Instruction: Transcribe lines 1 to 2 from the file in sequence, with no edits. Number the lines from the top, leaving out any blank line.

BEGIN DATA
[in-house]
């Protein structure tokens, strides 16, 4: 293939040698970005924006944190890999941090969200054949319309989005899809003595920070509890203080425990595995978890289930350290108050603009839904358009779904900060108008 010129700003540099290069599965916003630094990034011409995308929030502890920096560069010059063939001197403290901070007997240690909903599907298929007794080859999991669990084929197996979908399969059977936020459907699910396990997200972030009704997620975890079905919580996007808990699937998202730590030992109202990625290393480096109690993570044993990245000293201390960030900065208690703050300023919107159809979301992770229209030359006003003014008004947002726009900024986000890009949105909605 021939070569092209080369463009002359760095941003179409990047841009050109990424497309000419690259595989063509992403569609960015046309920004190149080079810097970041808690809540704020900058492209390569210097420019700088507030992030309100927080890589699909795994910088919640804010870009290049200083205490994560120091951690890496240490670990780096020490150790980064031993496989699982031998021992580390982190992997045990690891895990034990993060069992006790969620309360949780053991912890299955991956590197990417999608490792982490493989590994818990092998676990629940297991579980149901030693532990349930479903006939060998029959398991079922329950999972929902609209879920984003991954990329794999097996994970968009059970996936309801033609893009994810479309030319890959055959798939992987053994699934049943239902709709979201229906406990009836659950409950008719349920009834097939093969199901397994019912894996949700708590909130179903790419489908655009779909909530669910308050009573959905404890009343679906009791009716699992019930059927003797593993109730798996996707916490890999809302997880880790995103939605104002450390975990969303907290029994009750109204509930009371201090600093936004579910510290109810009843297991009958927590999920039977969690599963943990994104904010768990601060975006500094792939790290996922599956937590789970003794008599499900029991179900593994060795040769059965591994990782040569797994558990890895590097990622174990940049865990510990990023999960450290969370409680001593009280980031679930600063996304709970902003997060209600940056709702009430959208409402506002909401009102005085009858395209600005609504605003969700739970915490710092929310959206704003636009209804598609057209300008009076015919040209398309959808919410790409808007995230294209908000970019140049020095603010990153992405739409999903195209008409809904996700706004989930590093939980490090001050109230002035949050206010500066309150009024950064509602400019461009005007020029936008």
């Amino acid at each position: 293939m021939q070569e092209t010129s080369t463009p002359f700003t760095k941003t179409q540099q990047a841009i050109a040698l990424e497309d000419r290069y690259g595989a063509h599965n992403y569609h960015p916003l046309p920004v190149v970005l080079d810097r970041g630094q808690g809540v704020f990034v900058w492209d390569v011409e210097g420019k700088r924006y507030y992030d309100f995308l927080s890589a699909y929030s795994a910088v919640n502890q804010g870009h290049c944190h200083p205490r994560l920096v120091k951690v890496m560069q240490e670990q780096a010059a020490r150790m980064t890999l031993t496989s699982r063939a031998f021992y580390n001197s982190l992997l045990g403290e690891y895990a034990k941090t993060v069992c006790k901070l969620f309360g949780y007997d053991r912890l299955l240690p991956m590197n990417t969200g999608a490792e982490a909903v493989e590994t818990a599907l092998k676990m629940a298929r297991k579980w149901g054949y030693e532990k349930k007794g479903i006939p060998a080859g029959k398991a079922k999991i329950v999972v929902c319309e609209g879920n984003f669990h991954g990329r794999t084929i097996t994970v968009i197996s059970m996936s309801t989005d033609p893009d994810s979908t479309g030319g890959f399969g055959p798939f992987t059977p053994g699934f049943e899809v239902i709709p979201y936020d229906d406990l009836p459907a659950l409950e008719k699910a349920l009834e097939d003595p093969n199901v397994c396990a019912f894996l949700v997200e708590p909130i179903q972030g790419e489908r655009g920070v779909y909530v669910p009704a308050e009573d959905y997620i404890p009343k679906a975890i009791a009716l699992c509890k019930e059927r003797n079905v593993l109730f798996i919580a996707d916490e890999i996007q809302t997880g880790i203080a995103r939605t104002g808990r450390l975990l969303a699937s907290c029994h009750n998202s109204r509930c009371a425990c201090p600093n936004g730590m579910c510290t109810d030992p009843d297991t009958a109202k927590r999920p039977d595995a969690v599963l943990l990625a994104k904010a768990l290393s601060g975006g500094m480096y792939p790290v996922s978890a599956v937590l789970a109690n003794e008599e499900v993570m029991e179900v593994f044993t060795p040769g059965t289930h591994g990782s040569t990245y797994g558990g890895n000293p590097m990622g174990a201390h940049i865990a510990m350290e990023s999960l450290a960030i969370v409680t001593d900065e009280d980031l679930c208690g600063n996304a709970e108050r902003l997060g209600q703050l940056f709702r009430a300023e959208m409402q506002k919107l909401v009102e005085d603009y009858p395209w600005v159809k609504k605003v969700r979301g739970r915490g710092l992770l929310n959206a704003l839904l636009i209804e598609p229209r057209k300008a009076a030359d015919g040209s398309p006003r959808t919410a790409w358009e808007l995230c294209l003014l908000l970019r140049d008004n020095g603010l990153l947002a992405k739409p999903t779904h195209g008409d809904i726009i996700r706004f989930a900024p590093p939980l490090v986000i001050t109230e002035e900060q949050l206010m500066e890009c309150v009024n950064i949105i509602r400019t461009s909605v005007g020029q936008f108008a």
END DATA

[in-house]
């Protein structure tokens, strides 16, 4: 293939040698970005924006944190890999941090969200054949319309989005899809003595920070509890203080425990595995978890289930350290108050603009839904358009779904900060108008 010129700003540099290069599965916003630094990034011409995308929030502890920096560069010059063939001197403290901070007997240690909903599907298929007794080859999991669990084929197996979908399969059977936020459907699910396990997200972030009704997620975890079905919580996007808990699937998202730590030992109202990625290393480096109690993570044993990245000293201390960030900065208690703050300023919107159809979301992770229209030359006003003014008004947002726009900024986000890009949105909605 021939070569092209080369463009002359760095941003179409990047841009050109990424497309000419690259595989063509992403569609960015046309920004190149080079810097970041808690809540704020900058492209390569210097420019700088507030992030309100927080890589699909795994910088919640804010870009290049200083205490994560120091951690890496240490670990780096020490150790980064031993496989699982031998021992580390982190992997045990690891895990034990993060069992006790969620309360949780053991912890299955991956590197990417999608490792982490493989590994818990092998676990629940297991579980149901030693532990349930479903006939060998029959398991079922329950999972929902609209879920984003991954990329794999097996994970968009059970996936309801033609893009994810479309030319890959055959798939992987053994699934049943239902709709979201229906406990009836659950409950008719349920009834097939093969199901397994019912894996949700708590909130179903790419489908655009779909909530669910308050009573959905404890009343679906009791009716699992019930059927003797593993109730798996996707916490890999809302997880880790995103939605104002450390975990969303907290029994009750109204509930009371201090600093936004579910510290109810009843297991009958927590999920039977969690599963943990994104904010768990601060975006500094792939790290996922599956937590789970003794008599499900029991179900593994060795040769059965591994990782040569797994558990890895590097990622174990940049865990510990990023999960450290969370409680001593009280980031679930600063996304709970902003997060209600940056709702009430959208409402506002909401009102005085009858395209600005609504605003969700739970915490710092929310959206704003636009209804598609057209300008009076015919040209398309959808919410790409808007995230294209908000970019140049020095603010990153992405739409999903195209008409809904996700706004989930590093939980490090001050109230002035949050206010500066309150009024950064509602400019461009005007020029936008």